When making comments about intelligence, 62.60% of the praise was for light-skinned players, while 63.33% was criticized for dark-skinned players.
And when we talk about business ethics, 60.40% of the praise was aimed at players with a lighter skin tone, while commentators were 6.59 times more likely to speak of strength when referring to a player with a darker skin tone and 3.38 times more likely to speak of it quickly.
“To address the true impact of structural racism, we have to recognize and deal with racial prejudice,” Jason Lee, executive director of equality for the Palestinian Financial Union, said in a statement. “This study shows a clear bias in how soccer players are described according to their skin color.
“Commentators help shape the perception we see for every player, which deepens any racial bias that the viewer actually carries. It is important that you think about how far these perceptions can be and how they affect soccer players even as soon as they finish their careers.
“If a player has aspirations to become a coach / manager, is an unfair advantage given to players whom commentators regularly refer to as being smart and industrious, when these opinions seem to be the result of racial prejudice?”
RunRepeat’s study was based on the analysis of 20 games from all four leagues during the 2019/2020 season, 2074 statements recorded on 643 players from English comments on Sky Sports, BT Sport, FreeSports, beIN Sports, TSN, NBCSN and ESPN.
Using the Computer Football Manager game’s extensive database, players’ skin tones were rated 1 to 20, with 433 players 1-11 rated “lighter” and 210 players 12-20 as “darker”.
The study found that the difference in the data was “more pronounced when commentators discuss physical characteristics or athletic abilities – speed and strength.”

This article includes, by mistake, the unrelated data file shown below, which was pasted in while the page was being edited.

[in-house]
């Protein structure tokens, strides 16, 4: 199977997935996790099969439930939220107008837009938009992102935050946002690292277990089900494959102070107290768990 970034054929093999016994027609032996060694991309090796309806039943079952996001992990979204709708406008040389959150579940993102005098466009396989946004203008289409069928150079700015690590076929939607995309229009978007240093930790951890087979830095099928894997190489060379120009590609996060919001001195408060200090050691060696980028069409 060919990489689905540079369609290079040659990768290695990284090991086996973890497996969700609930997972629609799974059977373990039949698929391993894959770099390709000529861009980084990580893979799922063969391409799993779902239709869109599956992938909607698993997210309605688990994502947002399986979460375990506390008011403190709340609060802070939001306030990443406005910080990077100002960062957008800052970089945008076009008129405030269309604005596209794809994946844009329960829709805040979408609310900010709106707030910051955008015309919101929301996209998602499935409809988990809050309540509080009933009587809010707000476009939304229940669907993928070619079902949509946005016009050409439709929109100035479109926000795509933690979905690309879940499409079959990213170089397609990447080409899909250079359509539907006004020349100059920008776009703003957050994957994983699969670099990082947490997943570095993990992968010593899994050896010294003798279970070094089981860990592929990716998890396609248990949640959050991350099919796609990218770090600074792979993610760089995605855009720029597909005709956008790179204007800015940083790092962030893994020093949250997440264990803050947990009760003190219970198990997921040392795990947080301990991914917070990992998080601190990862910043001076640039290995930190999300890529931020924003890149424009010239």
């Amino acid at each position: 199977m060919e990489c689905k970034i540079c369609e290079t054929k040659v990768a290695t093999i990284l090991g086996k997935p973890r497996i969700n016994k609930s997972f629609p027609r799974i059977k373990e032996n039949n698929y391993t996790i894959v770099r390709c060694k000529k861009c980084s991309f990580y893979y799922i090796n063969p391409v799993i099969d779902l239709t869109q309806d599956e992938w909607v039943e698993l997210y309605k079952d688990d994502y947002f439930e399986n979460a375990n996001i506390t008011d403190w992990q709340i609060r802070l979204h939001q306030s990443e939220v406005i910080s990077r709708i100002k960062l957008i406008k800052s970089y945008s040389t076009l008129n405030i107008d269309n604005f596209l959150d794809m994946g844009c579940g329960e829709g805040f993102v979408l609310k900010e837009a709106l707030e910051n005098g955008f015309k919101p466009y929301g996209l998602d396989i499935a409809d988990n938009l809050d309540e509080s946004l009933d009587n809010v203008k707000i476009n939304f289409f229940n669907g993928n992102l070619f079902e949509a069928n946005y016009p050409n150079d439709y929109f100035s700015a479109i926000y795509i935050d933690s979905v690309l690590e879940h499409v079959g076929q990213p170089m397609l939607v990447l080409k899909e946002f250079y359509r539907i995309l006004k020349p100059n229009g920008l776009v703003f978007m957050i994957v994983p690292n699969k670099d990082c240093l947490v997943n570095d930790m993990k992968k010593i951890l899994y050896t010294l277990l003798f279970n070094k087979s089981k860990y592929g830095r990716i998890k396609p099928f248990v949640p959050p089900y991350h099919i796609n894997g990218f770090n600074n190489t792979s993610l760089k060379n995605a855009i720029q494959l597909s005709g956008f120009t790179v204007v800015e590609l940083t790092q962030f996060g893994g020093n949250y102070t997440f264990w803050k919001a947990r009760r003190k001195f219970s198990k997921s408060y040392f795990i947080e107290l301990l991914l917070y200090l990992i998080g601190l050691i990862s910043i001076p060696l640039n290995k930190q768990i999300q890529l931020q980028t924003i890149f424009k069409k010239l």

Famous British commentator Clive Tildesley believes that publishing the study will help his peers think twice before making certain statements on the air.
“Commentators are responsible for using the language correctly but – and this is the only one” but “I would like to add – I will not hesitate to describe Adama Traore as a strong and passionate player. It is other things besides that, including value and effectiveness,” Tyldesley told the Daily Mail. , Referring to the wolf wing.
Chelsea midfielder Tildesley added: “Ingulo Kante is not fast or strong, so call it what you see.”
“I was taking any advice to help me become a better communicator but I reject any suggestion if I am convicted that I am guilty to the stereotypes of footballers based on their skin color. I can’t think of any element of a player’s skin color that will affect their performance.”
“Traore is a different player than Kanti, from Virgil Van Dyck, from Raheem Sterling, from Tammy Abraham,” Tildesley said, referring to Liverpool defender, Manchester City striker and Chelsea striker.
“They are all unique in their own situations, but there are very few in common in the way they play, so you don’t need a questionnaire to show that stereotypes are not only morally wrong, but they’re completely inaccurate as well.”
Sky Sports already holds sessions with its sponsors, correspondents, and commentators as the importance of the language they use to describe athletes from different backgrounds is discussed.
In conjunction with the PFA and Kick It Out, additional sessions were also held by Sky Sports regarding the use of language staff when discussing any stories and issues specifically related to black life issues.
A spokesman for PT Sport said the organization had not seen the details of the report, but referred to a statement issued on the Black Life Movement in which the organization pledged “to implement mandatory cultural sensitivity and to train unconscious bias for all of our people.”
FreeSports, beIN Sports, TSN, NBCSN, and ESPN did not immediately respond to a CNN Sport request for comment.